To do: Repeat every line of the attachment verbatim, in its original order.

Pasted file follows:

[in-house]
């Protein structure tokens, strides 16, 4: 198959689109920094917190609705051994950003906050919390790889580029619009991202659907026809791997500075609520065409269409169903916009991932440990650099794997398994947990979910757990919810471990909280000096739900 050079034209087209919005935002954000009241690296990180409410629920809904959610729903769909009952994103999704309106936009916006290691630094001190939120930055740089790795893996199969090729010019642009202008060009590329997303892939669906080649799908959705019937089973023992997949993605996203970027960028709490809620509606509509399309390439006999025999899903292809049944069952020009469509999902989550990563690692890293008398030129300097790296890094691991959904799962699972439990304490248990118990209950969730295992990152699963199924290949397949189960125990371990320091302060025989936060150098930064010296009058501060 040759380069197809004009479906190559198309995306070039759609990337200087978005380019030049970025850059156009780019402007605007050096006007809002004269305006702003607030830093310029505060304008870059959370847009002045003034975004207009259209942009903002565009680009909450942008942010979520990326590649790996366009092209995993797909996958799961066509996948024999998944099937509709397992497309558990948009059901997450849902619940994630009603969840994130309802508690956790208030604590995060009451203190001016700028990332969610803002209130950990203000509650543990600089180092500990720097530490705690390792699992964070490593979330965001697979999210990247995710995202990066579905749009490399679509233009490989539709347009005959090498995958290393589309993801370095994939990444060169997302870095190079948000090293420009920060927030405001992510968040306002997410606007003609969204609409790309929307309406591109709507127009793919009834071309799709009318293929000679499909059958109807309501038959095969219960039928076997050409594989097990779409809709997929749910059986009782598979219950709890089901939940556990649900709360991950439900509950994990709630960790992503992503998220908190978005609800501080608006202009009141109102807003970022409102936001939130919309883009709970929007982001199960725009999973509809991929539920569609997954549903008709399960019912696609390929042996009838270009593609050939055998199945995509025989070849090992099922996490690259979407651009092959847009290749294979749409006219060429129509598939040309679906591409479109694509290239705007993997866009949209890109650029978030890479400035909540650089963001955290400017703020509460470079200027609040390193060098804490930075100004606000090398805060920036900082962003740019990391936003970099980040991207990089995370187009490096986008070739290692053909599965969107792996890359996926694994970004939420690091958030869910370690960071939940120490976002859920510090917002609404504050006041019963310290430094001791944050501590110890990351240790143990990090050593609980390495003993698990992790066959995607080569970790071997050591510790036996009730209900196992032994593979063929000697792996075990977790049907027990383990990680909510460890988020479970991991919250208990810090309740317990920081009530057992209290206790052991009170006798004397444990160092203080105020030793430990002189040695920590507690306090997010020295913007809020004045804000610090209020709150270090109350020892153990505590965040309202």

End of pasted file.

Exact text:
[in-house]
């Protein structure tokens, strides 16, 4: 198959689109920094917190609705051994950003906050919390790889580029619009991202659907026809791997500075609520065409269409169903916009991932440990650099794997398994947990979910757990919810471990909280000096739900 050079034209087209919005935002954000009241690296990180409410629920809904959610729903769909009952994103999704309106936009916006290691630094001190939120930055740089790795893996199969090729010019642009202008060009590329997303892939669906080649799908959705019937089973023992997949993605996203970027960028709490809620509606509509399309390439006999025999899903292809049944069952020009469509999902989550990563690692890293008398030129300097790296890094691991959904799962699972439990304490248990118990209950969730295992990152699963199924290949397949189960125990371990320091302060025989936060150098930064010296009058501060 040759380069197809004009479906190559198309995306070039759609990337200087978005380019030049970025850059156009780019402007605007050096006007809002004269305006702003607030830093310029505060304008870059959370847009002045003034975004207009259209942009903002565009680009909450942008942010979520990326590649790996366009092209995993797909996958799961066509996948024999998944099937509709397992497309558990948009059901997450849902619940994630009603969840994130309802508690956790208030604590995060009451203190001016700028990332969610803002209130950990203000509650543990600089180092500990720097530490705690390792699992964070490593979330965001697979999210990247995710995202990066579905749009490399679509233009490989539709347009005959090498995958290393589309993801370095994939990444060169997302870095190079948000090293420009920060927030405001992510968040306002997410606007003609969204609409790309929307309406591109709507127009793919009834071309799709009318293929000679499909059958109807309501038959095969219960039928076997050409594989097990779409809709997929749910059986009782598979219950709890089901939940556990649900709360991950439900509950994990709630960790992503992503998220908190978005609800501080608006202009009141109102807003970022409102936001939130919309883009709970929007982001199960725009999973509809991929539920569609997954549903008709399960019912696609390929042996009838270009593609050939055998199945995509025989070849090992099922996490690259979407651009092959847009290749294979749409006219060429129509598939040309679906591409479109694509290239705007993997866009949209890109650029978030890479400035909540650089963001955290400017703020509460470079200027609040390193060098804490930075100004606000090398805060920036900082962003740019990391936003970099980040991207990089995370187009490096986008070739290692053909599965969107792996890359996926694994970004939420690091958030869910370690960071939940120490976002859920510090917002609404504050006041019963310290430094001791944050501590110890990351240790143990990090050593609980390495003993698990992790066959995607080569970790071997050591510790036996009730209900196992032994593979063929000697792996075990977790049907027990383990990680909510460890988020479970991991919250208990810090309740317990920081009530057992209290206790052991009170006798004397444990160092203080105020030793430990002189040695920590507690306090997010020295913007809020004045804000610090209020709150270090109350020892153990505590965040309202």